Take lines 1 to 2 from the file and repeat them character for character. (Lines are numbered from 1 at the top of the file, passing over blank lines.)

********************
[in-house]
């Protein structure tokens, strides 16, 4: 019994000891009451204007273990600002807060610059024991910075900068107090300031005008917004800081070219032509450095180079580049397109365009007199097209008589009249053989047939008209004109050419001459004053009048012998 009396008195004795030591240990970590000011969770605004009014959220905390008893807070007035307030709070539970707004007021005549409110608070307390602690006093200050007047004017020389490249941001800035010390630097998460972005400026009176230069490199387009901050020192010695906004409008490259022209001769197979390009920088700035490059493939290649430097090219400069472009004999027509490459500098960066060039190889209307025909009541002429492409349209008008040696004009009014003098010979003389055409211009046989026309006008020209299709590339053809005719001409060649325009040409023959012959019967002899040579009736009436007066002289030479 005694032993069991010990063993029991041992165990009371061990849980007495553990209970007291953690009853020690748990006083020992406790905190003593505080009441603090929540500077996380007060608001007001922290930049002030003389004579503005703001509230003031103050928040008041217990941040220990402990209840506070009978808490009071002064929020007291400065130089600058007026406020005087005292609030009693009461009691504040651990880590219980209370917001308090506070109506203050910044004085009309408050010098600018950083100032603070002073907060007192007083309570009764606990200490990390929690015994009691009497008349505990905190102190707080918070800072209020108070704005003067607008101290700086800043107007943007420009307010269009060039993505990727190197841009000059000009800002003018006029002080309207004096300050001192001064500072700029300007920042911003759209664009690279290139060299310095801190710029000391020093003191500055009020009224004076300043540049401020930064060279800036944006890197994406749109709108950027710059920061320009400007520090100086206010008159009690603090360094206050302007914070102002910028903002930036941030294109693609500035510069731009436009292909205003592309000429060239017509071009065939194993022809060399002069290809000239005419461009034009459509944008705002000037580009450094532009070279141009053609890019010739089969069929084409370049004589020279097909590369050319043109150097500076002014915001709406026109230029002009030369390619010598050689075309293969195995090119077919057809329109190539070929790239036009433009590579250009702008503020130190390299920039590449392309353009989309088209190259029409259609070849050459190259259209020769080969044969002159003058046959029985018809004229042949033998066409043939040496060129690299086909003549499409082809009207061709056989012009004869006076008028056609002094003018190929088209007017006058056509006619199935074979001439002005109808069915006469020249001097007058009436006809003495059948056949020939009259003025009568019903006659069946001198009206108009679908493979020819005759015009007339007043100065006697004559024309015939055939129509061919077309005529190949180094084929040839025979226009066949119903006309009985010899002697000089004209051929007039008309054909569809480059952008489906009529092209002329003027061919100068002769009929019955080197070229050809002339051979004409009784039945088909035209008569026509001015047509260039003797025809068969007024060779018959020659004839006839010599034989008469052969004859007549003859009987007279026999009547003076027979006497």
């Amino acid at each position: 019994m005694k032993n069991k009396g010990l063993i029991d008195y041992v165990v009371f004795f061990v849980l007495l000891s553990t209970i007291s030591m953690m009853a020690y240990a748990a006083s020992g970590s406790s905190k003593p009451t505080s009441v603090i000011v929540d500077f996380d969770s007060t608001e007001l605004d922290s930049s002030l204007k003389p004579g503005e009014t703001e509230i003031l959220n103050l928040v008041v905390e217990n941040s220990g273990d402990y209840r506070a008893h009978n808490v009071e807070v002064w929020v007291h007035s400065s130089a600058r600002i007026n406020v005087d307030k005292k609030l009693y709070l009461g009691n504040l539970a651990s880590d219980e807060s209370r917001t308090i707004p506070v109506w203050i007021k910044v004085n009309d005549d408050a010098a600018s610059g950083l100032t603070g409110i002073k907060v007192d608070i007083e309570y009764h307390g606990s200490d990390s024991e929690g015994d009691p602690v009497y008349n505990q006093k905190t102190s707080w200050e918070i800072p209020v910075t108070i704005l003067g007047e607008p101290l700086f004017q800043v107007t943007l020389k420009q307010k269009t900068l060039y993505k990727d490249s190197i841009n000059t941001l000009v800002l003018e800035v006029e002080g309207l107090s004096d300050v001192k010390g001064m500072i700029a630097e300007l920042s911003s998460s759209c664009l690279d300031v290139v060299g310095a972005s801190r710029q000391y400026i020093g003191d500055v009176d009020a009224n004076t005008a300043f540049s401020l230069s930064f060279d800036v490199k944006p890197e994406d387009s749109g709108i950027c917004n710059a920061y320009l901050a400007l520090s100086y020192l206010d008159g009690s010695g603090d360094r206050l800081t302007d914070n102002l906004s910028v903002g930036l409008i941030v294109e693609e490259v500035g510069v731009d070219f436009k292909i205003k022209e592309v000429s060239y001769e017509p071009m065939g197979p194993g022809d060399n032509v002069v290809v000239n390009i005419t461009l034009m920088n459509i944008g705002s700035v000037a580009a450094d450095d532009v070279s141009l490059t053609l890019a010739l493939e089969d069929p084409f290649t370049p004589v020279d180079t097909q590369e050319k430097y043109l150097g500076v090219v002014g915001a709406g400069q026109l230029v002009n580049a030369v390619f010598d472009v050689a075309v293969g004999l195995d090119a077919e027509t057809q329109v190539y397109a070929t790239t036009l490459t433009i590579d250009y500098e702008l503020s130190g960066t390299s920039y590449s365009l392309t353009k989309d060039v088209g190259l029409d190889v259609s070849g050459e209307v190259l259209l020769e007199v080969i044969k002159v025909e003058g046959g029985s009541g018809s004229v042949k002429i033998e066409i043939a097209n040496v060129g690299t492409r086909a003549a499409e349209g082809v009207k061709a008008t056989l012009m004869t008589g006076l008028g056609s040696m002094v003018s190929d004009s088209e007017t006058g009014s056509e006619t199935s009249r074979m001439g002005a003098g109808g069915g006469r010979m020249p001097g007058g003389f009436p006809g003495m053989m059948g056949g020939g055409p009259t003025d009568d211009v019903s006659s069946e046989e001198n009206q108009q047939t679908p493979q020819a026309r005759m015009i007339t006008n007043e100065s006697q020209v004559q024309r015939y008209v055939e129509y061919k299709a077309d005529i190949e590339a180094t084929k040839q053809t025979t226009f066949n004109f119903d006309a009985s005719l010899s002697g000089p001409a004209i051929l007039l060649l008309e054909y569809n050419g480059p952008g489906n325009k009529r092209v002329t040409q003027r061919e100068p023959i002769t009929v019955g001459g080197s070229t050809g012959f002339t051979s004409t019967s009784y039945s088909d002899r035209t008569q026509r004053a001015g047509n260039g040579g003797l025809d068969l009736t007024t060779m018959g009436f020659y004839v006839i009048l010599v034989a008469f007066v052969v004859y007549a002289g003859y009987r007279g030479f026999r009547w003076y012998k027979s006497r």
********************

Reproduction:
[in-house]
């Protein structure tokens, strides 16, 4: 019994000891009451204007273990600002807060610059024991910075900068107090300031005008917004800081070219032509450095180079580049397109365009007199097209008589009249053989047939008209004109050419001459004053009048012998 009396008195004795030591240990970590000011969770605004009014959220905390008893807070007035307030709070539970707004007021005549409110608070307390602690006093200050007047004017020389490249941001800035010390630097998460972005400026009176230069490199387009901050020192010695906004409008490259022209001769197979390009920088700035490059493939290649430097090219400069472009004999027509490459500098960066060039190889209307025909009541002429492409349209008008040696004009009014003098010979003389055409211009046989026309006008020209299709590339053809005719001409060649325009040409023959012959019967002899040579009736009436007066002289030479 005694032993069991010990063993029991041992165990009371061990849980007495553990209970007291953690009853020690748990006083020992406790905190003593505080009441603090929540500077996380007060608001007001922290930049002030003389004579503005703001509230003031103050928040008041217990941040220990402990209840506070009978808490009071002064929020007291400065130089600058007026406020005087005292609030009693009461009691504040651990880590219980209370917001308090506070109506203050910044004085009309408050010098600018950083100032603070002073907060007192007083309570009764606990200490990390929690015994009691009497008349505990905190102190707080918070800072209020108070704005003067607008101290700086800043107007943007420009307010269009060039993505990727190197841009000059000009800002003018006029002080309207004096300050001192001064500072700029300007920042911003759209664009690279290139060299310095801190710029000391020093003191500055009020009224004076300043540049401020930064060279800036944006890197994406749109709108950027710059920061320009400007520090100086206010008159009690603090360094206050302007914070102002910028903002930036941030294109693609500035510069731009436009292909205003592309000429060239017509071009065939194993022809060399002069290809000239005419461009034009459509944008705002000037580009450094532009070279141009053609890019010739089969069929084409370049004589020279097909590369050319043109150097500076002014915001709406026109230029002009030369390619010598050689075309293969195995090119077919057809329109190539070929790239036009433009590579250009702008503020130190390299920039590449392309353009989309088209190259029409259609070849050459190259259209020769080969044969002159003058046959029985018809004229042949033998066409043939040496060129690299086909003549499409082809009207061709056989012009004869006076008028056609002094003018190929088209007017006058056509006619199935074979001439002005109808069915006469020249001097007058009436006809003495059948056949020939009259003025009568019903006659069946001198009206108009679908493979020819005759015009007339007043100065006697004559024309015939055939129509061919077309005529190949180094084929040839025979226009066949119903006309009985010899002697000089004209051929007039008309054909569809480059952008489906009529092209002329003027061919100068002769009929019955080197070229050809002339051979004409009784039945088909035209008569026509001015047509260039003797025809068969007024060779018959020659004839006839010599034989008469052969004859007549003859009987007279026999009547003076027979006497």